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de Souza Genealogy and de Souza Family History Information

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About the de Souza surname

This surname of DESOUZA was a Portugese and Italian habitation name from any of various minor places so called. The placename is of uncertain origin; it was probably applied originally to a salt-marsh, and rendered in medieval documents in the Latin form SALSA. The name is also spelt SOUSA and SOUZA. As the agricultural depression of southern Italy worsened towards the end of the 19th century, people began to escape to the New World. The exodus started in earnest in 1887 with Brazil and other parts of Latin America being the original destinations. By 1893, the economy had improved in the United States and people headed there from Italy in greater and greater numbers. In 1898 there were more Italian immigrants to the USA than from any other country. In the post war era, more than a quarter of Italians left the country for a new life. They joined a flood of immigrants to America which was averaging a million a year in the pre war years. The origins of Italian surnames are not clear, and much work remains to be done on medieval Italian records. It seems that fixed bynames, in some cases hereditary, were in use in the Venetian Republic by the end of the 10th century. The typical Italian surname endings are 'i' and 'o', the former being characteristic of northern Italy. The singular form 'o' is more typical of southern Italy. John Philip SOUSA (1854-1932) was the American composer and bandmaster, born in Washington DC. His early training as a conductor was gained with theatre orchestras, and in 1880 he became conductor of the United States Marine Band. Portugese surnames share many of the features of Spanish surnames, in particular Arabic and Visigothic influence. A notable feature of Portugese surnames is the class of religious names referring to festivals of the church or attributes of the Virgin Mary. . The surname is also found as Sousa, Souza and D'Souza in the modern idiom, and is well recorded in Portuguese Church Registers, where it first appears in the early 15th Century.Other early examples include: the birth of Leonor Homem de Sousa at Funchal, in 1446, and the birth of her son, Joao Homem de Sousa, also at Funchal in 1476; Branca Sousa, who was born in the Azores Island Provinces, in 1512; Apolonia, daughter of Jeronimo and Maria de Sousa, christened at Canico Madeira, Funchal, on January 15th 1582; and the marriage of Andre de Souza to Mario Do Espirito-Sto at Santa Beatriz, Aqua de Pena, Funchal, on October 21st 1647 One respect in which Portugese names differ from those of the rest of the Iberian peninsular, is that some were adopted at a comparatively late date and honour saints who did not give rise to surnames in other languages. Portugese names typically have the ending 'eiro'. The associated coat of arms is recorded in Rietstaps Armorial General.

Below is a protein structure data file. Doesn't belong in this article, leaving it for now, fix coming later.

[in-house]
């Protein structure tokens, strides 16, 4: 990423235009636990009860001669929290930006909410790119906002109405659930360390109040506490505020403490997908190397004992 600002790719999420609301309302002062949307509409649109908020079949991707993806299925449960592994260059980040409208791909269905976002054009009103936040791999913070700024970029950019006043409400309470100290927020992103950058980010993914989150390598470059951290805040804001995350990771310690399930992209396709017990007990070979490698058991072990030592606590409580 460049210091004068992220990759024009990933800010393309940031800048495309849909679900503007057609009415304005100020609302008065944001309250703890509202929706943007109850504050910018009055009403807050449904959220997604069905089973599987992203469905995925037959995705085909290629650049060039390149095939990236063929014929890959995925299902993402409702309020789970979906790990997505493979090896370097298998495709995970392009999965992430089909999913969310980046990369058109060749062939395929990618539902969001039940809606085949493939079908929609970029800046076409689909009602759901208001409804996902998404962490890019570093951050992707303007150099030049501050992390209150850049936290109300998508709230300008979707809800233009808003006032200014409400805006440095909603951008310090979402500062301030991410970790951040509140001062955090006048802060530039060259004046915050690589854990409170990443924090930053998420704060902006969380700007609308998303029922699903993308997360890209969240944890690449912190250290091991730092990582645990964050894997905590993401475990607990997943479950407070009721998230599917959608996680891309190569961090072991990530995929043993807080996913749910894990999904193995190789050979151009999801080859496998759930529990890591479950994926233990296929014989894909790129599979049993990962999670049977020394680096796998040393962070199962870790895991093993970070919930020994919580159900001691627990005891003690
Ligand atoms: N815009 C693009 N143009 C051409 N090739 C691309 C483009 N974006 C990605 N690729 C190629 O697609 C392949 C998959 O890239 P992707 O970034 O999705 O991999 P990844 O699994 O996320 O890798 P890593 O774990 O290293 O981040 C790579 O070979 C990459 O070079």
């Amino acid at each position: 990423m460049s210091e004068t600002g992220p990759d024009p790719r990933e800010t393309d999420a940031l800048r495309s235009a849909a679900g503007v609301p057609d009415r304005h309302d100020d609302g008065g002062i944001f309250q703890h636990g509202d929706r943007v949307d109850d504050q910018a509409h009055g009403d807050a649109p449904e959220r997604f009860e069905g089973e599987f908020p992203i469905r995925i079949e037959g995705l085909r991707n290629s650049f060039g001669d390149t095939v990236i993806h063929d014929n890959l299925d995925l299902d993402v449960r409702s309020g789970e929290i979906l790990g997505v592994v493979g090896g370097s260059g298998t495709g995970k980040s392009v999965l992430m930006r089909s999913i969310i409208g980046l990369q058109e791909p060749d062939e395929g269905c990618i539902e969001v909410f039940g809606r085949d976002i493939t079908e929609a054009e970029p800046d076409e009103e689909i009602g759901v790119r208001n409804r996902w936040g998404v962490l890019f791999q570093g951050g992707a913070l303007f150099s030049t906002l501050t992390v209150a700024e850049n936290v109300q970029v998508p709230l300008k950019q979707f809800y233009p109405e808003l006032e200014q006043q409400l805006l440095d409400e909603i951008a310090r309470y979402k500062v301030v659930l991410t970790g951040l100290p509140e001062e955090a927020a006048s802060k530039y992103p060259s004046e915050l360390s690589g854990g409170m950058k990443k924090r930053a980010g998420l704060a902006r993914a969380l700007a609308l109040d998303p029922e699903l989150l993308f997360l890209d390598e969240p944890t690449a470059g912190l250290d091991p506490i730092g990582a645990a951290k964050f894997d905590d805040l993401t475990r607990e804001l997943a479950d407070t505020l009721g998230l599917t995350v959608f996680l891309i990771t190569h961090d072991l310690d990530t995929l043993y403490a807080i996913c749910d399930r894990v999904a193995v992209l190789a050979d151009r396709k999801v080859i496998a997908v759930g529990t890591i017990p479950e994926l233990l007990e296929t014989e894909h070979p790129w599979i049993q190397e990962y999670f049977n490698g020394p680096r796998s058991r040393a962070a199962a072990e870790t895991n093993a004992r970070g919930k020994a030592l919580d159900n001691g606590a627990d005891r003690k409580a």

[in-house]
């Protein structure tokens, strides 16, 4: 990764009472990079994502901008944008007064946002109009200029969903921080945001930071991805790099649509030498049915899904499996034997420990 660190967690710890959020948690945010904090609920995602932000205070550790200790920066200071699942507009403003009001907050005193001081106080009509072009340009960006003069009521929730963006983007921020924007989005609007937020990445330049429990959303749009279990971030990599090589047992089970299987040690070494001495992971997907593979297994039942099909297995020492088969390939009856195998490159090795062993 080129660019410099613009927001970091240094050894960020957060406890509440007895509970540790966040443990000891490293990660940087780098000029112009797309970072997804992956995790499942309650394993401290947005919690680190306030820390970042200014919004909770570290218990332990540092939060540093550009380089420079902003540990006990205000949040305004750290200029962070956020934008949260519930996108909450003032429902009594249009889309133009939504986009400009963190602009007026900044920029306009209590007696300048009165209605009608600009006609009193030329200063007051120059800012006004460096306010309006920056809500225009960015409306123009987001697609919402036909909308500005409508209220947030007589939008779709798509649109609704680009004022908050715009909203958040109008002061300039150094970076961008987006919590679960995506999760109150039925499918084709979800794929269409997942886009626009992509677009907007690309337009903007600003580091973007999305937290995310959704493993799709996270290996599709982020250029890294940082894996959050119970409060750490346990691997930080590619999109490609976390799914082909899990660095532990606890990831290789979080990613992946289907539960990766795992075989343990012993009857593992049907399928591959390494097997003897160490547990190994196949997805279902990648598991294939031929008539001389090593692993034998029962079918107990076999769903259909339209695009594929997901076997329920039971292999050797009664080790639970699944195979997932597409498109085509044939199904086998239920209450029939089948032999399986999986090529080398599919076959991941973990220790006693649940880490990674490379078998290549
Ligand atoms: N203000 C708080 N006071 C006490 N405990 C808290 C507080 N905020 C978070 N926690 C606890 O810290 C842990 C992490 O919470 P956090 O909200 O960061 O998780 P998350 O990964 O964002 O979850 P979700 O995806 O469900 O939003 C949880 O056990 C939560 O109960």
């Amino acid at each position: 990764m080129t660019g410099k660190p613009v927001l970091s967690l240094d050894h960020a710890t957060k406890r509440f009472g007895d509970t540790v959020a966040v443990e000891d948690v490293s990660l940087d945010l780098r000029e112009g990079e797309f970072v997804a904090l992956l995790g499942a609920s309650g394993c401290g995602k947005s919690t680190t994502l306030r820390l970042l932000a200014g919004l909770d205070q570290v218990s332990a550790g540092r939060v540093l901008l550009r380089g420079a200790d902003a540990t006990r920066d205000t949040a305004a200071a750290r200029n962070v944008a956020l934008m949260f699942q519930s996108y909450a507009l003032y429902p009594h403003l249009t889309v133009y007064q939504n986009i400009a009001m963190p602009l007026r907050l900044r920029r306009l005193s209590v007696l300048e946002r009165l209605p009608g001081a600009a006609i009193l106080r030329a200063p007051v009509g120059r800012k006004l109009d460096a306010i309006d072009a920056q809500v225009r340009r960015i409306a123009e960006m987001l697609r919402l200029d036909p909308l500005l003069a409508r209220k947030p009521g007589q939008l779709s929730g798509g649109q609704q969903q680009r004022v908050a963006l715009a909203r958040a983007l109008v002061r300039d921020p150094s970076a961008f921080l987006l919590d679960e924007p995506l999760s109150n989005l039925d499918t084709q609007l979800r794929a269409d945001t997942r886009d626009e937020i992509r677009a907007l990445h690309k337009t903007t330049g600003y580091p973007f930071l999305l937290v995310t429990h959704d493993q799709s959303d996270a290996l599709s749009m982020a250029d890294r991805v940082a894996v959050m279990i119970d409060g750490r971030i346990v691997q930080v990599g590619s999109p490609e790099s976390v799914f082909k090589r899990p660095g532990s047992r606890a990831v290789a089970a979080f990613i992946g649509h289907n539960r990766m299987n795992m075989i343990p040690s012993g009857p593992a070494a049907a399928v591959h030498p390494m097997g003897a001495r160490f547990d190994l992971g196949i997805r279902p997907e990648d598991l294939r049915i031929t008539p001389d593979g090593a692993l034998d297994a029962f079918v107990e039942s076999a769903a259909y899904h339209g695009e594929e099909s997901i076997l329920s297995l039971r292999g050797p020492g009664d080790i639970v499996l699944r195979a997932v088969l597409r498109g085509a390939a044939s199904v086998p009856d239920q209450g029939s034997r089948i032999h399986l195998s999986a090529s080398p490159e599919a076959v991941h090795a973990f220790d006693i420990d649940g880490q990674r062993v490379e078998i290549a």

The House of Souza is one of the eldest and nobler houses of Portugal. Its origin starts with the Goth Kings and the name was first used in the 11th century, by Lord Egas Gomes de Souza, heir to the house and to several royal lineages. There are three main lineages of this noble house, but we shall only focus on the one represented to left (Souza of Arronches). The field of the shield is divided in four quarters (quarterly or party per cross) with the Royal Arms of Portugal in the first and fourth quarters, and the Ancient Arms of Souza, a quartet of silver crescents (Argent) over a field of red (Gules), in the second and third quarters. This grouping known as the Souza of Arronches (because of the title of Lords of Arronches), is still borne by many of the noble houses of Portugal, like the Dukes of Palmela. The Chief of the House of Souza today is the Duke of Lafões. Some say that there isn't a single noble man (or woman) in Portugal that does not have the blood of the Souzas.The first recorded spelling of the family name is shown to be that of Garcia Homem de Sousa, which was dated 1420, christened at Funchal, Portugal, during the reign of King John 1 of Portugal, 1385 - 1433. Surnames became necessary when governments introduced personal taxation. In England this was known as Poll Tax. Throughout the centuries, surnames in every country have continued to "develop" often leading to astonishing variants of the original spelling.

The family motto (Better to break than to bend) is also very dear to me, and I have had more than one occasion in my life to bear the true meaning of that legend.